Environmental Health and Safety

Vacuum Pump Safety

Mechanical vacuum pumps used in laboratories pose many hazards. There are mechanical hazards associated with the moving parts. There are chemical hazards of contaminating the pump oil with volatile substances and subsequently releasing them into the lab. There are also fire hazards when pumps malfunction or overheat and ignite nearby flammable or combustible materials.

Follow these guidelines for safe pump operation:

Physical (injuries/fires)

  1. Ensure that pumps have belt guards in place during operation to prevent hands or loose clothing from getting caught in the belt pulley.
  2. Ensure that electrical cords and switches are free from defects.
  3. Do not place pumps in an enclosed, unventilated cabinet allowing heat and exhaust to build up.
  4. Do not operate pumps near containers of flammable chemicals, flammable chemical wastes, or combustible materials such as paper or cardboard.
  5. Use correct vacuum tubing (thick walls) not thin Tygon-type hoses.
  6. Replace old tubing; crumbly tubing can degrade performance.
  7. Use the shortest length of tubing that reaches where needed.

Chemical

  1. Do not use solvents which might damage the pump.
  2. Always close the valve between the vacuum vessel and the pump before shutting off the pump to avoid sucking vacuum oil into the system.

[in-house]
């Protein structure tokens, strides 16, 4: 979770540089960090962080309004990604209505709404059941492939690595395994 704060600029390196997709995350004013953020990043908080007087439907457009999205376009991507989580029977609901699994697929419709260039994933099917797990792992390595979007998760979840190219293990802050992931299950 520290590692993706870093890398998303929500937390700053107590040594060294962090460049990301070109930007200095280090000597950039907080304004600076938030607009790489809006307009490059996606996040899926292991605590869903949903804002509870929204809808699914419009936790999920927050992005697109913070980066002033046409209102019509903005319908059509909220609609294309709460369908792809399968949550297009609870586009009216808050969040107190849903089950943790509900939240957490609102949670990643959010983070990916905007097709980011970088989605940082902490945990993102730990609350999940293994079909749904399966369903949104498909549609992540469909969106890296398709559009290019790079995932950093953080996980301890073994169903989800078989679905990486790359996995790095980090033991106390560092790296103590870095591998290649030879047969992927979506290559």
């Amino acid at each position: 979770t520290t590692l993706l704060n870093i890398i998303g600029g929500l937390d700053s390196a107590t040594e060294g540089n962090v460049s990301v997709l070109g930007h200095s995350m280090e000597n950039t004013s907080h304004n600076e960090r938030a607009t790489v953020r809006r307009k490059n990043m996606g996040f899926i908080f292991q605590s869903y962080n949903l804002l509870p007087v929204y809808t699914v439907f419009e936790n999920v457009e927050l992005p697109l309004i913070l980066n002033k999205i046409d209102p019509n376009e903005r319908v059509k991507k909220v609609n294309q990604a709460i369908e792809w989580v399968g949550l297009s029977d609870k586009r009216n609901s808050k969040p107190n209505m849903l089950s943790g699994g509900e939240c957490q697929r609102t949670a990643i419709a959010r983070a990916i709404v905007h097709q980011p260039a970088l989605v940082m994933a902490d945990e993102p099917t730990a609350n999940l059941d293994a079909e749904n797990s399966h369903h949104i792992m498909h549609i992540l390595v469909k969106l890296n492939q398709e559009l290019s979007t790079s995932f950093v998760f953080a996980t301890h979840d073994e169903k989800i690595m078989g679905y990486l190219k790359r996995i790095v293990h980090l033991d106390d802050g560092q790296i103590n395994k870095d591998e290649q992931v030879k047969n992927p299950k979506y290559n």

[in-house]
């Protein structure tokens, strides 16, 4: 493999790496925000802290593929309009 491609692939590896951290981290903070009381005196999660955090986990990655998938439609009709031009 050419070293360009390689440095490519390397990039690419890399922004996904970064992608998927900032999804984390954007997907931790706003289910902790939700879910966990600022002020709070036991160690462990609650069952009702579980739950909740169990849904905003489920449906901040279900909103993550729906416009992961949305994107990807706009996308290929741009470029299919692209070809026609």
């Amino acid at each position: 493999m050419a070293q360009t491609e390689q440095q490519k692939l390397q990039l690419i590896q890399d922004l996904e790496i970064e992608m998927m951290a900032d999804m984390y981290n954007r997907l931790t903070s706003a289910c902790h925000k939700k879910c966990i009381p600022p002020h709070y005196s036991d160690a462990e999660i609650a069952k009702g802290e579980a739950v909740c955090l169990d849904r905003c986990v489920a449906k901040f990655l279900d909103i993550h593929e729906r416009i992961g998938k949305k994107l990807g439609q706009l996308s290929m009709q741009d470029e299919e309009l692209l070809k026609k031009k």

3. Place a pan under pumps to catch oil drips.
  4. Check oil levels and change oil when necessary. Replace and properly dispose of vacuum pump oil that is contaminated with condensate. Used pump oil must be disposed as hazardous waste.
  5. With oil rotary pumps many vapors condense in the pump oil. Solvents in the oil degrade its performance (and eventually ruin the pump), create a chemical hazard when the oil is changed, and are emitted in an oil mist vented from the system. Other vapors pass directly into the exhaust stream. To avoid these problems:
    1. Trap evaporated materials with a cold trap before they reach the pump. Depending on the material that is to be trapped, this can be a filtration flask either at room temperature or placed in an ice bath. For more volatile solvents more sophisticated options exist (e.g. dry ice trap).
    2. Vent the pump exhaust properly.

Personnel

  1. Conduct all vacuum operations behind a table shield or in a fume hood and always wear safety glasses, lab coat, and gloves.
  2. Keep a record for each pump to record oil change dates and to keep track of the maintenance schedule.

For more information, contact EHS Lab Safety at 512-471-3511 or ehs-labstaff@austin.utexas.edu.